How to Grow Spoon Tomatoes (World’s Smallest Tomatoes)

Sheri Dorn is a versatile homesteader and culinary artist with a strong focus on organic and heirloom gardening. Holding a Master's degree in Culinary Arts, she combines her love for cooking and gardening in a unique way. Sheri is an active contributor to online gardening communities and enjoys quality outdoor time with her family and pets.
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Are you tired of the same old boring tomatoes in your garden? Well, get ready to learn How to Grow Spoon Tomatoes!

Grow Spoon Tomatoes

Spoon Tomatoes are not only visually stunning with their spoon-shaped fruits, but they also offer a delicious and juicy taste that will leave your taste buds wanting more. 

Learn Growing Heirloom Tomatoes In Pots 

Spoon Tomato Plant Information

Spoon Tomato Plant Information

The world’s smallest tomato is the ‘Spoon Tomato.’ This tiny tomato was developed by the horticulture team at the University of Florida. It is a hybrid of cherry and grape tomatoes.

It is incredibly small, measuring just 1/3 of an inch in diameter, and has a sweet and juicy flavor. The plants are productive and produce clusters of these tiny tomatoes and grow to a height of 3-4 feet.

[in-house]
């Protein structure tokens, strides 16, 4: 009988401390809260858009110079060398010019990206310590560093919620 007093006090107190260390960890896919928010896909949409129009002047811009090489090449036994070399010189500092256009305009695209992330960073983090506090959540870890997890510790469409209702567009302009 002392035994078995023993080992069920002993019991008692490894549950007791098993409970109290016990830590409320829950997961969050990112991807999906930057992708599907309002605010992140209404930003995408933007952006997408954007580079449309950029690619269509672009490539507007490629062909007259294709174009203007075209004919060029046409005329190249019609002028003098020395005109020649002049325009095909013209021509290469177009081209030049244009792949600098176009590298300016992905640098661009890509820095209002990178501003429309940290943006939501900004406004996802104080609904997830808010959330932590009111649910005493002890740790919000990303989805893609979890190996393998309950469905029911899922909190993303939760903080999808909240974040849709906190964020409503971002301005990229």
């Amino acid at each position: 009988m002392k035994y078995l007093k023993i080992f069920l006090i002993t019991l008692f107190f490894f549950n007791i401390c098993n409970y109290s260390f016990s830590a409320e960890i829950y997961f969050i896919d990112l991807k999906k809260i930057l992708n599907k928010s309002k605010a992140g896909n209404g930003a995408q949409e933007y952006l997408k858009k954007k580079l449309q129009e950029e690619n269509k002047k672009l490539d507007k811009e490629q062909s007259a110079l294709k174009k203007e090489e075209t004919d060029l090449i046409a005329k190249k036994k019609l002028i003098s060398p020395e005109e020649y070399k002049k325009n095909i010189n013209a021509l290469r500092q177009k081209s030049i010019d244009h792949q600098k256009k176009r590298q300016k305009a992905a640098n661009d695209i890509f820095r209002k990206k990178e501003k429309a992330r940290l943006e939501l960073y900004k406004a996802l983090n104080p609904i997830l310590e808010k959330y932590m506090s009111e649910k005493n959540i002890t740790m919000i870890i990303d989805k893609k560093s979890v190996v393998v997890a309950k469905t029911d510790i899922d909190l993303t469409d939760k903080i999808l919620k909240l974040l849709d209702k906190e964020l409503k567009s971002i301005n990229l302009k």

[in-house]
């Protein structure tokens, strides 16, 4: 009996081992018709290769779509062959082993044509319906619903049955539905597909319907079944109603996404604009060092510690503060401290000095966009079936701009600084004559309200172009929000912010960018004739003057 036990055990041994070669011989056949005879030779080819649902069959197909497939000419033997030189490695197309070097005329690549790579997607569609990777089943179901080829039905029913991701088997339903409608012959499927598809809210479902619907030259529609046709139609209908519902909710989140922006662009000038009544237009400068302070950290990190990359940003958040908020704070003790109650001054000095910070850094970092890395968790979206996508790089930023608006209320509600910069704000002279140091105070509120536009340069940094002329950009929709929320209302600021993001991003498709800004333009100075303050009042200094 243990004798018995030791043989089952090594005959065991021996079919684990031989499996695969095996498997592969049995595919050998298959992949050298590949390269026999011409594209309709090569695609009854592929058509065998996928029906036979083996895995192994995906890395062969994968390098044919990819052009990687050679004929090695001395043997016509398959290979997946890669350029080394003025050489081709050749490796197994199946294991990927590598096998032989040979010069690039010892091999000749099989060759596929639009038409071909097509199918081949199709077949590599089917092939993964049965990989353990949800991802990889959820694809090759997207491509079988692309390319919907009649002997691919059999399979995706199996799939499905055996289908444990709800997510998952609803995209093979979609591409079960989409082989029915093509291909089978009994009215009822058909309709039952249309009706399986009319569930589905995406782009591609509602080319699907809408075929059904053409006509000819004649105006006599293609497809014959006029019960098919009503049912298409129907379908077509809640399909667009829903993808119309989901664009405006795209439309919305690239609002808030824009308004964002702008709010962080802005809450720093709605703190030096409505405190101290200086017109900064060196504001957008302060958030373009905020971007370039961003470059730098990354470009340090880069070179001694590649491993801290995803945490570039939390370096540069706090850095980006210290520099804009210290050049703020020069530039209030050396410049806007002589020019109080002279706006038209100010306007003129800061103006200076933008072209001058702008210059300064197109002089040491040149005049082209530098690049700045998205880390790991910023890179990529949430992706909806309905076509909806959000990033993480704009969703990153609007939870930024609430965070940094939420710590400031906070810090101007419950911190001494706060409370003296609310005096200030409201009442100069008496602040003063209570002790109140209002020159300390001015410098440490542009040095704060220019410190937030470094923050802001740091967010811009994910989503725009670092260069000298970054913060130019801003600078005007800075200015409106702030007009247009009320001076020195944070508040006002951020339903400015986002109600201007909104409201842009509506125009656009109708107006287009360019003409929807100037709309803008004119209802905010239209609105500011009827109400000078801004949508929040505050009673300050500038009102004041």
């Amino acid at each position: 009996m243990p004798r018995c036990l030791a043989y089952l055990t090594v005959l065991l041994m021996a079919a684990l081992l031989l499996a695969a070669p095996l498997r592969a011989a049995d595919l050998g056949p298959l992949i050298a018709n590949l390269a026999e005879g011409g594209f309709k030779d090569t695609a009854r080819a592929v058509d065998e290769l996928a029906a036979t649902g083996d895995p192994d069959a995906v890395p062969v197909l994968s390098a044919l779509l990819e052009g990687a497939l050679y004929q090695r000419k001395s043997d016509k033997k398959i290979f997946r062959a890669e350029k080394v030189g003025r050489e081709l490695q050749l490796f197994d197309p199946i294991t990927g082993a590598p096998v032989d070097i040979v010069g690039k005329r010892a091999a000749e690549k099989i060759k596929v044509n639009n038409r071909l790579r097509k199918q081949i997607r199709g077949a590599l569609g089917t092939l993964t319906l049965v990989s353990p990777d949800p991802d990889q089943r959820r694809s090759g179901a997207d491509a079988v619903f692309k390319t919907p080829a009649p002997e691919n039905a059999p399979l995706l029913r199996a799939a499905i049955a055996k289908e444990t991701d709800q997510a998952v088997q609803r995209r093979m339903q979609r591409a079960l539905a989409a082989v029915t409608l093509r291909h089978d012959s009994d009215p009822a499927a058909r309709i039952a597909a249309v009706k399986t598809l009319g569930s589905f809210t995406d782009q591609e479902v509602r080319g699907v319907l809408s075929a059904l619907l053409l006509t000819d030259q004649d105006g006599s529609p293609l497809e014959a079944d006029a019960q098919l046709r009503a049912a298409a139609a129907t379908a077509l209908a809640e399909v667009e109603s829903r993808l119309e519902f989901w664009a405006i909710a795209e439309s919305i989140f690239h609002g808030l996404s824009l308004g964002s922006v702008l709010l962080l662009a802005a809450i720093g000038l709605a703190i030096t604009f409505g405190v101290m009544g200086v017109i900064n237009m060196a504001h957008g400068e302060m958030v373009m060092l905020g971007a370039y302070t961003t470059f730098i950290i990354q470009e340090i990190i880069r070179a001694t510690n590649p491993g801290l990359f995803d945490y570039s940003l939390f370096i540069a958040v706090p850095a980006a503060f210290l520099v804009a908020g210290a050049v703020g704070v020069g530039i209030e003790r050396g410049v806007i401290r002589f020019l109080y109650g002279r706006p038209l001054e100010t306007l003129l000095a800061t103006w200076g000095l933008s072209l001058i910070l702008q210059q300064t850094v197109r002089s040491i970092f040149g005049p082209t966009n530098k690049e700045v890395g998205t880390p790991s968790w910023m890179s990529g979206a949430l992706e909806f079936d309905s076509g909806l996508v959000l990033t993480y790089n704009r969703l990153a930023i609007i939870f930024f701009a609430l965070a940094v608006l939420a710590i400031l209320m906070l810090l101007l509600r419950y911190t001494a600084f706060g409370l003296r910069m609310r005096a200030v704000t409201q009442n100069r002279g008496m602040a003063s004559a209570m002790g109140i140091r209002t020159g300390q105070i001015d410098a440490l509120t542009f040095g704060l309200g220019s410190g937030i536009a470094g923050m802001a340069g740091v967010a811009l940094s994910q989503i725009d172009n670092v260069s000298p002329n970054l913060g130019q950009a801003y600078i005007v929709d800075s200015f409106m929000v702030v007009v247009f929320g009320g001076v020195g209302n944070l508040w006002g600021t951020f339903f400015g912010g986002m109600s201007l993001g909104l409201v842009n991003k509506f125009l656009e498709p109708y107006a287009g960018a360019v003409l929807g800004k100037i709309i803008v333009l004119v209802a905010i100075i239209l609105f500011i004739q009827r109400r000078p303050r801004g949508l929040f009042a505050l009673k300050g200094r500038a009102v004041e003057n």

They are perfect for adding a pop of color to salads, and their size makes them ideal for snacking. Spoon Tomatoes have become popular among gardeners and can be found in seed catalogs and online retailers.

Botanical Name: Solanum pimpinellifolium ‘Spoon Tomato’

USDA Zones: ‎4-11

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Spoon Tomato Plant Size

The Spoon Tomato plant is a unique variety of tomatoes that is known for its small and compact size. The plant typically reaches a height of around 3 to 4 feet (0.9 to 1.2 meters) when fully grown, making it an ideal choice for gardeners with limited space. Despite its small size, the Spoon Tomato plant is known to produce an abundant harvest of delicious and sweet-tasting tomatoes.

The fruit of the Spoon Tomato plant is typically small in size, with a diameter of around 1 to 2 inches (2.5 to 5 centimeters) and a round, slightly flattened shape that resembles a spoon.

Propagating Spoon Tomatoes

Propagating Spoon Tomatoes

Spoon Tomatoes can be grown both indoors and outdoors.

By Stem Cuttings

  • Take 5-6 inches-long cuttings of a mature plant, at least two leaf nodes, typically during the summer months.
  • Remove the lower leaves place the cutting in a pot filled with potting soil and lightly press the soil around the stem.
  • Water the soil and keep it moist.